I was not too keen on shares of Yelp Inc. (NYSE: YELP) -- the online review service best known for its consumer critiques of restaurants and other local businesses -- when the company went public in March. All of the hype surrounding the offering set up an unreasonable opening valuation.
But I’m taking a second look at Yelp now that the stock has pulled back 50% from its post-IPO high.
Consumers are increasingly turning to social media for advice and suggestions. In one recent survey, 64% of the respondents said they go online to search for customer or user reviews, and 87% said positive information read online reinforced their decisions to purchase products or services. Yelp is one of the leaders in this space, with 71.4 million average monthly unique visitors in the March quarter, representing year-over-year growth of 53%. Revenue growth this year is expected to top 57%.
The Yelp IPO priced at $15 a share, above the expected range of $12 to $14, and opened for trading at $22. The stock surged to a high of $31.96 at the end of March before succumbing to profit taking and a big dose of reality. At the high, Yelp’s market cap of $1.95 billion was 14.9 times the 2012 consensus revenue estimate of $131 million.
The disappointing Facebook (Nasdaq: FB) IPO hasn't helped, causing a broad sell-off in shares of a lot of recent tech IPOs. Yelp on Wednesday traded to a post-IPO low of $16.03. With the market cap now down to roughly $1 billion, the forward price-to-sales (P/S) ratio of 7.8 is a little more palatable. On the 2013 consensus revenue estimate of $184.6 million, the P/S ratio is 5.5.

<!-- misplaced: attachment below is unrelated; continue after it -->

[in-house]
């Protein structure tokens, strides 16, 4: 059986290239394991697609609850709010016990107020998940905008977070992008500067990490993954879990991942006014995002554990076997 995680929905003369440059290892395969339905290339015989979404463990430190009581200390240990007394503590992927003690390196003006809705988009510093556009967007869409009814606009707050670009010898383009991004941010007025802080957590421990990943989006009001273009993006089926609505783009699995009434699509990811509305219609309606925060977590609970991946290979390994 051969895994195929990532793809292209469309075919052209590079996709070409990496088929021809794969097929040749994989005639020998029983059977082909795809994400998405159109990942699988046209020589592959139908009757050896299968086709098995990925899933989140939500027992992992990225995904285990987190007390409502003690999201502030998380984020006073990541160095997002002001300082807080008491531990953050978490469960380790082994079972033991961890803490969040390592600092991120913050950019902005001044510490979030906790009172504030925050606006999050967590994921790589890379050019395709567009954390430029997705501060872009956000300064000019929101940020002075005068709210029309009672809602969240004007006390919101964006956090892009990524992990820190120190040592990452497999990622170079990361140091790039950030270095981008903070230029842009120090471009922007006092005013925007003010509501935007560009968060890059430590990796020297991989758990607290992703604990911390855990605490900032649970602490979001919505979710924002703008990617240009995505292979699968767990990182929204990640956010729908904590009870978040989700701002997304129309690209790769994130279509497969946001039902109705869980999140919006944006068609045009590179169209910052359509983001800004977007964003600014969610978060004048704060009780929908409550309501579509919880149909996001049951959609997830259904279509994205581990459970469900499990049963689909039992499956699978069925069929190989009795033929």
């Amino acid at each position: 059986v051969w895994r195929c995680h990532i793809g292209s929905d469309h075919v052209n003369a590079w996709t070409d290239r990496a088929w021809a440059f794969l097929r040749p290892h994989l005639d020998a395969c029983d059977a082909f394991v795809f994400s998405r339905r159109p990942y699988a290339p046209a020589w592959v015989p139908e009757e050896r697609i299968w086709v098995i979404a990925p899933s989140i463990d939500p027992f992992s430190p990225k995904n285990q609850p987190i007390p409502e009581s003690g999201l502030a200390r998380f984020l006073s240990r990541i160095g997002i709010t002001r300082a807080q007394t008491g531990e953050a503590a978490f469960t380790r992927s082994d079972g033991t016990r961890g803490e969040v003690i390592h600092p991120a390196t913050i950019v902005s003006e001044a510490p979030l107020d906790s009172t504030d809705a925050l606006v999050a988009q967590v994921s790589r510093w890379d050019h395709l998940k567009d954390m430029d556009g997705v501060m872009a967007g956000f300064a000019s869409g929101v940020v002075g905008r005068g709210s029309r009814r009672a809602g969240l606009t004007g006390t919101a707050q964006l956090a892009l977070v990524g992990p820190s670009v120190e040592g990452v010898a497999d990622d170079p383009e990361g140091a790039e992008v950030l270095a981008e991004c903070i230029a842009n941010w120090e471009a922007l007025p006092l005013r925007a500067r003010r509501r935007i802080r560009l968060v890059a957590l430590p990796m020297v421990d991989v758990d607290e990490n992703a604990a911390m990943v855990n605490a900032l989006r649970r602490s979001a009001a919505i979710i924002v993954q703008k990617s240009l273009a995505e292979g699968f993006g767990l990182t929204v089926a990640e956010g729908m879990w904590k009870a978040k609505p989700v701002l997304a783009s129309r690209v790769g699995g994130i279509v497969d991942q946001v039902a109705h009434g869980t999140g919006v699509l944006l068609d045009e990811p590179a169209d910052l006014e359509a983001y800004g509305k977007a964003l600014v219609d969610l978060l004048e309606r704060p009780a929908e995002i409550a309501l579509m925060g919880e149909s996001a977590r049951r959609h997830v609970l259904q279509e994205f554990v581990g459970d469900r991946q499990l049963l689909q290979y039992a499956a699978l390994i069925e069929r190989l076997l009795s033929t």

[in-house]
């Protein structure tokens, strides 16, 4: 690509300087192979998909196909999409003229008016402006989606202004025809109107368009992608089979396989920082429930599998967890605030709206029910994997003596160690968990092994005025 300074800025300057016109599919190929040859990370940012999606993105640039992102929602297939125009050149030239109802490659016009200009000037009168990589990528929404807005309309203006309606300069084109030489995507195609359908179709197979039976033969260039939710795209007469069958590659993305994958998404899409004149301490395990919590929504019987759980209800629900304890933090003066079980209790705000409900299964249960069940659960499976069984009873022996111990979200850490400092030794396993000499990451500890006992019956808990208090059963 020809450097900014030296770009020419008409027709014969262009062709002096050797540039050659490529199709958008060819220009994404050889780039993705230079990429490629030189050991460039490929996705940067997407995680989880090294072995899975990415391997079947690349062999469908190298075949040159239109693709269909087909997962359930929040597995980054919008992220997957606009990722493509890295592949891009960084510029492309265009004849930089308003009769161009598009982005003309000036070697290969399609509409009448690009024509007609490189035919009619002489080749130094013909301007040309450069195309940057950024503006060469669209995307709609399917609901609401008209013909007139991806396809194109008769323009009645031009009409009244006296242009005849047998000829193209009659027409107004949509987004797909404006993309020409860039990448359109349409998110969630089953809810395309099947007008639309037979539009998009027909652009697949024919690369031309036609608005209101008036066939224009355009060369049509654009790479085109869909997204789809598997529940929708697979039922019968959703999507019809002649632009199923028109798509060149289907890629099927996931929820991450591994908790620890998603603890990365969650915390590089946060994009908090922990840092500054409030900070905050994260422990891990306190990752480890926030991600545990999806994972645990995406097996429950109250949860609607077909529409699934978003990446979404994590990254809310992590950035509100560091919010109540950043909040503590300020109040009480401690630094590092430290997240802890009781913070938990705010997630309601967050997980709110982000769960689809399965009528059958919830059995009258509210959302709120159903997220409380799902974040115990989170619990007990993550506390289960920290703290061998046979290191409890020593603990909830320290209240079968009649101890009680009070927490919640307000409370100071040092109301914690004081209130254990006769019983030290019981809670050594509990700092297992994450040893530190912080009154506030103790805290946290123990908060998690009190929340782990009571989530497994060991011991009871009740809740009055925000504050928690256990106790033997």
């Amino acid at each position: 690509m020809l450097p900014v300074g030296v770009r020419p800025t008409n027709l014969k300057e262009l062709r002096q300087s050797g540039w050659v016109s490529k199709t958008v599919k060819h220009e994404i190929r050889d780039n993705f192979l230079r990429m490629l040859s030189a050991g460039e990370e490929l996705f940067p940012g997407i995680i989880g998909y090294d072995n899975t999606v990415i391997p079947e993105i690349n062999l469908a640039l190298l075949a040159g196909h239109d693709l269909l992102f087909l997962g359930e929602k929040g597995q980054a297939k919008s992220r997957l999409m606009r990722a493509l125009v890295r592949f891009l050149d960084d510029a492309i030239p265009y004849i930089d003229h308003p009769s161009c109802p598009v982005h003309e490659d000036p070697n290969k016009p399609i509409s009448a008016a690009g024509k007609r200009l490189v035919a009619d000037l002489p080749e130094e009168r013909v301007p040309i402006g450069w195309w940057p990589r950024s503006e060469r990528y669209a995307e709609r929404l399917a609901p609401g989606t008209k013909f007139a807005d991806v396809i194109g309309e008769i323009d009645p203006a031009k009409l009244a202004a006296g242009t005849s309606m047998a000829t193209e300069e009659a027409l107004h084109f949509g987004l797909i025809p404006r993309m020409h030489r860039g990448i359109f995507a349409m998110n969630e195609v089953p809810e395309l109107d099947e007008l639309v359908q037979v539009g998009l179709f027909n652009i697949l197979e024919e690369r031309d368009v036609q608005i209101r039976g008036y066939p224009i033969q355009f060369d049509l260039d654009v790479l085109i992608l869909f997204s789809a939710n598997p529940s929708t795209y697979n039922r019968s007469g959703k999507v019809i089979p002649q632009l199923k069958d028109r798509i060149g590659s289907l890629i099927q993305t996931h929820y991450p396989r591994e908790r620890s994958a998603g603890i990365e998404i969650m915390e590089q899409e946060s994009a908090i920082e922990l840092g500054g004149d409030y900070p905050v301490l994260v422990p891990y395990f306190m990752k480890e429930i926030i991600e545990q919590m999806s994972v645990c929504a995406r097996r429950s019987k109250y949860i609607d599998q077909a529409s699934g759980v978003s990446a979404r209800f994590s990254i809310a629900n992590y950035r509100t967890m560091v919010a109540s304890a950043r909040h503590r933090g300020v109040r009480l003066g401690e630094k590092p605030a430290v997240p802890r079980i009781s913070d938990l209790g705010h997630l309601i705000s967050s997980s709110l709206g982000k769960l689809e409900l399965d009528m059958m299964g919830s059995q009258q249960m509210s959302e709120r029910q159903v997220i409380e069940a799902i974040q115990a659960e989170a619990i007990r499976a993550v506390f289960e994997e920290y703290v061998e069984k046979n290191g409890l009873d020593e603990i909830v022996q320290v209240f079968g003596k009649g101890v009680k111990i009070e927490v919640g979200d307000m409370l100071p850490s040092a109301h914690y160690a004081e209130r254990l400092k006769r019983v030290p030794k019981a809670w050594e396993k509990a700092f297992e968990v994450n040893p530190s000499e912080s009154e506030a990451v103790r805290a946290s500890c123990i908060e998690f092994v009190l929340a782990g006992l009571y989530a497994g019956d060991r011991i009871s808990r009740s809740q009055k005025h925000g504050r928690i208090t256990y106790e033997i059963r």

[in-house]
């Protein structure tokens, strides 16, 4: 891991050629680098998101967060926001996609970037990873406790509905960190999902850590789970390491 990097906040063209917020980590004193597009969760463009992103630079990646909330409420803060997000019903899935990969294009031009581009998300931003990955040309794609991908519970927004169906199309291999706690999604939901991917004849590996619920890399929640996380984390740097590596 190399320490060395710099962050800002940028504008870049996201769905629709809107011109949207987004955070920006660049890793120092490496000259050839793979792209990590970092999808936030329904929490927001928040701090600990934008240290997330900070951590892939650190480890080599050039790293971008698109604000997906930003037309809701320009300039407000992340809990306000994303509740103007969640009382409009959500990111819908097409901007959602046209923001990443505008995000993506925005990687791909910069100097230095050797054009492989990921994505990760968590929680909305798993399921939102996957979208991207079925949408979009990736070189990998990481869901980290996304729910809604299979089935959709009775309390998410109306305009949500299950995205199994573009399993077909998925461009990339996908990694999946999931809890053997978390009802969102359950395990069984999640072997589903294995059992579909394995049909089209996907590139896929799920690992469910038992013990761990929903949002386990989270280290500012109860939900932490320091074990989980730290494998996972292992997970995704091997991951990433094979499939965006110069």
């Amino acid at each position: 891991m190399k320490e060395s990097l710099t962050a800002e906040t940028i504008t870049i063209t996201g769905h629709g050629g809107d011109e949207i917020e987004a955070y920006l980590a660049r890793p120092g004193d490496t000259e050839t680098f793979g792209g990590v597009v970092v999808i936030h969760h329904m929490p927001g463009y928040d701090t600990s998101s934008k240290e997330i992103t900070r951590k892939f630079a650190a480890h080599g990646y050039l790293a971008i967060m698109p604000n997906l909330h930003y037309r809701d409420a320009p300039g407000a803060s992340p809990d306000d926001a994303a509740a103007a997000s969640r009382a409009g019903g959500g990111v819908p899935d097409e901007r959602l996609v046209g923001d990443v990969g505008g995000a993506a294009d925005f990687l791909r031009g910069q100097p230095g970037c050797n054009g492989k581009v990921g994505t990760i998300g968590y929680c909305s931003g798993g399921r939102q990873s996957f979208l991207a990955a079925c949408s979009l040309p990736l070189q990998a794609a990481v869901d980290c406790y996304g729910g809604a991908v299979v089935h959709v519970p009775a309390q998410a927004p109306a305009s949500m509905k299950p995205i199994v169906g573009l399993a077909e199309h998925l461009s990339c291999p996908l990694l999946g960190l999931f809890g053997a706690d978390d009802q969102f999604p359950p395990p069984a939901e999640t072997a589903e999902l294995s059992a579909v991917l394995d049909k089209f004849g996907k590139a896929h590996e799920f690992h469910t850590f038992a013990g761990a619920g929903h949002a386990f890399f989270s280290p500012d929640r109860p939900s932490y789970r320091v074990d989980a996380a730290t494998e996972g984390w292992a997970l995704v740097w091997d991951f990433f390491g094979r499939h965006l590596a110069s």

In 2011, Yelp’s revenues rose 74% to $83.3 million, with 70% of total revenue derived from local advertising and 21% from brand advertising. The company plans to expand in its current markets (mainly in the US, Canada, and Western Europe) by increasing the number of users, reviews, and advertisers. It will push into new geographies this year as it builds out its international sales force.
For the March quarter, revenue was up 66.1% to $27.4 million, above the consensus estimate of $25.4 million, driven by 91% growth in local advertising revenue. The number of active local business accounts advanced 117% year-over-year to 27,300, and the total number of reviews topped 27.6 million, representing growth of 59%.
The company added 11 new markets (including eight outside the US) in the latest quarter and is now in 80 markets. Yelp targets markets where the population tops 250,000, and there are approximately 1,000 of these worldwide, according to CEO Jeremy Stoppelman.
With global smartphone shipments expected to top 1 billion by 2015, Yelp obviously sees a large growth opportunity on the mobile side. In the March quarter, Yelp was accessed on about 6.3 million unique mobile devices (up 80% from a year ago); and 40% of Yelp searches were conducted from a handset or tablet, with this figure topping 50% on weekends. According to Stoppelman, Yelp’s mobile ads have even better monetization rates than those on its Website.
With Google (Nasdaq: GOOG) now featuring Zagat reviews (it bought the restaurant guide last year) free of charge as part of Google+ Local, there is some concern about increased competition. Zagat does add useful content to Google+, but it remains to be seen if users are engaged enough to offer their own reviews. And the jury is still out on whether or not the search giant’s fledgling social-networking effort will be able to sustain any real traction over the long term.
Meanwhile, Yelp has a solid user base, plenty of market-expansion potential, and a superior mobile offering.